For many restaurants located in communities that don’t attract tourists, summer can be a very challenging season. As the weather improves, more diners are choosing to stay home and grill out. When school lets out, families go out of town for extended vacations. But at the same time, there’s a lot of untapped opportunity in the summer months for restaurants.
The season of “grads and dads” is in full swing once June begins, and the celebrations don’t stop there. May through August accounts for nearly half of all weddings year-round, and with weddings comes receptions — not to mention bridal showers, bachelor parties, and rehearsal dinners. Is your restaurant prepared for the influx of business these special occasions could bring to its bottom line? Is it even on your radar?
Before summer gets away from you — and opportunity passes — we have twelve tips and tricks to get your restaurant ready today to host celebrations for many happy tomorrows!
Prep your menu.
1. Brunch it.
It’s not just breakfast, and it’s not just lunch, but brunch is a consistent crowd pleaser that offers your customers the best of both worlds. A great opportunity to try out some new ideas, brunch can combine omelets, salads, light sandwiches, French toast, and any number of other dishes that might be too outside the box for first thing in the morning or late in the day. And don’t forget add-ons like a carving station or other make-their-own stations to impress guests with customization that is relatively easy to execute.
2. Save on resources with a buffet.
If you have the space to manage it, and can drive enough business to limit waste, a buffet style menu for large parties is totally the way to go. Customers can serve themselves at their leisure, allowing for small talk and festivities to continue on at their own pace. Buffet also lets you more easily fix prices per guest (drinks included or excluded) and keep the bill more easily tallied at the end of the event.
And you will save on staff, letting your team concentrate less on moving between kitchen and table, and more on just fulfilling drink orders and managing the rest of your non-party dining space. Do be careful not to let trays go empty or nearly empty, however. The buffet line for guests you have already welcomed into your establishment is not the place for FOMO (“Fear of Missing Out”).
3. Offer a custom drink.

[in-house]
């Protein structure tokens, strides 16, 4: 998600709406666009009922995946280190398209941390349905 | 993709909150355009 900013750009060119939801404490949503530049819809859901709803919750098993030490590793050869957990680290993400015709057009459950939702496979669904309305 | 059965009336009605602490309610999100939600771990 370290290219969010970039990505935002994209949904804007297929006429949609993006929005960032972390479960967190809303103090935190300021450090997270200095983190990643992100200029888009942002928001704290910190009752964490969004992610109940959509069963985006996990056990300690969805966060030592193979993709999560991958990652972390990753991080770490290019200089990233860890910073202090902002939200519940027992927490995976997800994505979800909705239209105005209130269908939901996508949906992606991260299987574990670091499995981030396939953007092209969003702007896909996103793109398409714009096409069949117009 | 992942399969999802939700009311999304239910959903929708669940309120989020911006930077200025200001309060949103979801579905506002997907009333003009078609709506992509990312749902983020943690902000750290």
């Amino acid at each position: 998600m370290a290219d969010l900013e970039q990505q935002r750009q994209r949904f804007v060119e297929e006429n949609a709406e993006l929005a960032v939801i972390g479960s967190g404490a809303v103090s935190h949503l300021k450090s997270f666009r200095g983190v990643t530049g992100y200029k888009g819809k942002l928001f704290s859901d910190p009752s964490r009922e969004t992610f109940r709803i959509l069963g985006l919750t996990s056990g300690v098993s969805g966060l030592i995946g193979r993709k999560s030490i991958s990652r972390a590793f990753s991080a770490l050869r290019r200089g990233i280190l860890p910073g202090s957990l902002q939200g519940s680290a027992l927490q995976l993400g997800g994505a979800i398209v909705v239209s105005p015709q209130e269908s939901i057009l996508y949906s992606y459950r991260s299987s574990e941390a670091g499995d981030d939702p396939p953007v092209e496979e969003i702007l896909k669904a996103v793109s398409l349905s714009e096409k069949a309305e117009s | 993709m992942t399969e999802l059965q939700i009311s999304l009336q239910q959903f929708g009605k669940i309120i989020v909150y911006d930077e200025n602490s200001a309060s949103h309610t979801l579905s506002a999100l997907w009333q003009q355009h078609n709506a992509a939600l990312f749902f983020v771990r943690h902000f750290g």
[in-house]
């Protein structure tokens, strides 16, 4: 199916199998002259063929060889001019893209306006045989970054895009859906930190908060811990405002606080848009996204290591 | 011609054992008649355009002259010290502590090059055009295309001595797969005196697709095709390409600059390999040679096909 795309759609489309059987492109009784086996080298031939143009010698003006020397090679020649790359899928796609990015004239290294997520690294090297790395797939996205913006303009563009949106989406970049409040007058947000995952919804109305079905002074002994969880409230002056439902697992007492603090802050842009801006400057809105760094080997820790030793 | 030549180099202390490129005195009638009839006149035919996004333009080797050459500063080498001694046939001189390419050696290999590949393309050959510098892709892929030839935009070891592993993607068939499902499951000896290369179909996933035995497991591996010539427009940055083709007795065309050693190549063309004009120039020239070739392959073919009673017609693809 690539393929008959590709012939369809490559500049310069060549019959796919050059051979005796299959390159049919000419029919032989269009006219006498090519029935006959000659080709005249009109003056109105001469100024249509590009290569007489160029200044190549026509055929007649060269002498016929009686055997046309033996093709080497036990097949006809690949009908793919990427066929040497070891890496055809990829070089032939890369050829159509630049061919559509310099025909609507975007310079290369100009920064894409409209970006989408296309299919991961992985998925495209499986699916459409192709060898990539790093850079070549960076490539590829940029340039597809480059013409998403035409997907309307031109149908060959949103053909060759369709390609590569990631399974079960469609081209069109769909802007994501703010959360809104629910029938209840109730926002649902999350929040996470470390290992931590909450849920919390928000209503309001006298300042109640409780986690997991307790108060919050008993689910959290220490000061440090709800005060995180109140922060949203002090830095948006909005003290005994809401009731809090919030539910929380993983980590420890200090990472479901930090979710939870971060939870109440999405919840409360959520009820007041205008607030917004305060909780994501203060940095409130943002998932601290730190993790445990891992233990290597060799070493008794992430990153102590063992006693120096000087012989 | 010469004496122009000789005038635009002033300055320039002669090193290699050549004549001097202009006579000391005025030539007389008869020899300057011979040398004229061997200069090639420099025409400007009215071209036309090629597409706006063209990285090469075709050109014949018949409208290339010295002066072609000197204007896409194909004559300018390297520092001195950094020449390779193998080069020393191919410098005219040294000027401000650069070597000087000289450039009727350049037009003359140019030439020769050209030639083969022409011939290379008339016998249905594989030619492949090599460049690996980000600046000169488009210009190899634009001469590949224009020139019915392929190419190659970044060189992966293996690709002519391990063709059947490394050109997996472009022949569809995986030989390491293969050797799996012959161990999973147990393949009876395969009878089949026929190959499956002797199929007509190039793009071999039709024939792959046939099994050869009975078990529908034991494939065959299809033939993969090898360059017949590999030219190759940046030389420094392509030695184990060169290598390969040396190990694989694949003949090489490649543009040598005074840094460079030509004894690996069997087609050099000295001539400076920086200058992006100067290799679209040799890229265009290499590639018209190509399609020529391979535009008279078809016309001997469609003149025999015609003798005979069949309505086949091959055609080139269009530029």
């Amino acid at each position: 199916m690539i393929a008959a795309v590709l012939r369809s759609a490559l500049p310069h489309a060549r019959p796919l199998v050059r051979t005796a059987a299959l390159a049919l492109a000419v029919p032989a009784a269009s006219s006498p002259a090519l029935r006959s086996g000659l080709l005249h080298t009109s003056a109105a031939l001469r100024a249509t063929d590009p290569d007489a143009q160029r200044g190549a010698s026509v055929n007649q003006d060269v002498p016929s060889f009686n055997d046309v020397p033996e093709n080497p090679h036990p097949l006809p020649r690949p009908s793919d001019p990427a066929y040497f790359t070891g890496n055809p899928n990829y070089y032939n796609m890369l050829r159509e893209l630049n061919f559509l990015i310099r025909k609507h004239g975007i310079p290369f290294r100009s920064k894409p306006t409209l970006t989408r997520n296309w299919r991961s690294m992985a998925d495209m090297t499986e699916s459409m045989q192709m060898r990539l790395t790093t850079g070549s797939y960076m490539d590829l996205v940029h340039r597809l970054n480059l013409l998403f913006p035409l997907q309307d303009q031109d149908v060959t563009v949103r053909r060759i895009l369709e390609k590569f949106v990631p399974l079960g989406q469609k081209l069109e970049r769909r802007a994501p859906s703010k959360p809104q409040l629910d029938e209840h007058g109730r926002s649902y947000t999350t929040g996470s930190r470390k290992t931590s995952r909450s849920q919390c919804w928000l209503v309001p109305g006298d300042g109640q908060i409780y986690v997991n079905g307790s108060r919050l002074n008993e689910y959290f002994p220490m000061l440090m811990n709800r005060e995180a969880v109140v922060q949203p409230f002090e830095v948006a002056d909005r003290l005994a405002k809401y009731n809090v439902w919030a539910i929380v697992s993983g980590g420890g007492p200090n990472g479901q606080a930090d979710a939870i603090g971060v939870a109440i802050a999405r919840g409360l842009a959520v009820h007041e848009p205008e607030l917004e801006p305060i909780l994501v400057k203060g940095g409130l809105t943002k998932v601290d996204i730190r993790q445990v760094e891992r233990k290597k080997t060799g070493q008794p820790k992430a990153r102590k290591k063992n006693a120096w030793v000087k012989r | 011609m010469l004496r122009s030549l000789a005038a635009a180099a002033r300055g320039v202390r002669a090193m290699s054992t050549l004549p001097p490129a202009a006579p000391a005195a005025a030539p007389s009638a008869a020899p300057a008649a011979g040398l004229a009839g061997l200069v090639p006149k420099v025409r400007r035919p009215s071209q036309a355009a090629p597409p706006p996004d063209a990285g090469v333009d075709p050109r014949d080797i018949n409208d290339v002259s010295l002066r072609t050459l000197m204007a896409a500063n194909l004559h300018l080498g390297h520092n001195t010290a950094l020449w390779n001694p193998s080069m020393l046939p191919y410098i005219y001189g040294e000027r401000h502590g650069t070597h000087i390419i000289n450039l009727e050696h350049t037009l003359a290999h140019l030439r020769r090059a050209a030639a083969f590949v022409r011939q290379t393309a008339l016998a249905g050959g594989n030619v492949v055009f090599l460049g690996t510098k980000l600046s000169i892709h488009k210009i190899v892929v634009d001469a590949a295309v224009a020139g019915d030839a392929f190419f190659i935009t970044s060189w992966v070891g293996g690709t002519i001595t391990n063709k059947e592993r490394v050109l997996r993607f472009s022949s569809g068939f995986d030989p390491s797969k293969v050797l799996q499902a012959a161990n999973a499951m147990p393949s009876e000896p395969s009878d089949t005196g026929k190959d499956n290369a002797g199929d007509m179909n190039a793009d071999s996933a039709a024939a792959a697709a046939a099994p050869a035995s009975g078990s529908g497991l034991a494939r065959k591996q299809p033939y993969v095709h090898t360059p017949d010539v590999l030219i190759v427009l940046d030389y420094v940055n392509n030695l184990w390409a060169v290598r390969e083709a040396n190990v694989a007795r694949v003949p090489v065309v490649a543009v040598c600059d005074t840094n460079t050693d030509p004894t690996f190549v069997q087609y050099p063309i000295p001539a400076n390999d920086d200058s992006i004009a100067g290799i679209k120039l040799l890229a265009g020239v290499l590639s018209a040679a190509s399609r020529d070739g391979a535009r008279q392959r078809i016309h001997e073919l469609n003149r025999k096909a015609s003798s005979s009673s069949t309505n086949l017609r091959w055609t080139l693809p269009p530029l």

Speaking of drink orders, offering a special cocktail (or mocktail) to match the theme of your scheduled party is a low impact way of making a great impression on your guests. It takes some of the guesswork out of ordering for the attendees (although it is always advised to have iced tea, soda, coffee, and tea available as well). Plus if you are creative enough, your custom cocktail can be a great topic of conversation for the afternoon — and beyond. Remember, great word of mouth about your restaurant reaps benefits more than any other form of advertising.
4. Don’t forget vegetarians.
It’s important to make sure that whatever items you serve your party-goers, there needs to be clear options for those who don’t consume meat. Attending a grad party or bridal shower isn’t the same as choosing a restaurant for dinner. Guests are coming for the event itself and probably not checking the menu ahead of time. Maintaining some variety in your event menu will ensure that everyone goes home happy and satisfied. (And be prepared for custom orders as well, in case some guests are need gluten-free options, have surprise allergies, or are just a little bit picky.)
Prep your staff.
5. Train for large groups.
Serving guests at an event like a wedding reception or rehearsal dinner is not the same as regular dinner service, and your staff will likely need additional training to keep service top notch. Hold a small staff meeting specifically to walk through how to serve event guests, perhaps even doing brush-ups immediately before the event itself with specific instructions tailored to the expected crowd. Special attention should be paid to the guest of honor, of course, but every guest should be made to feel like they are being catered to.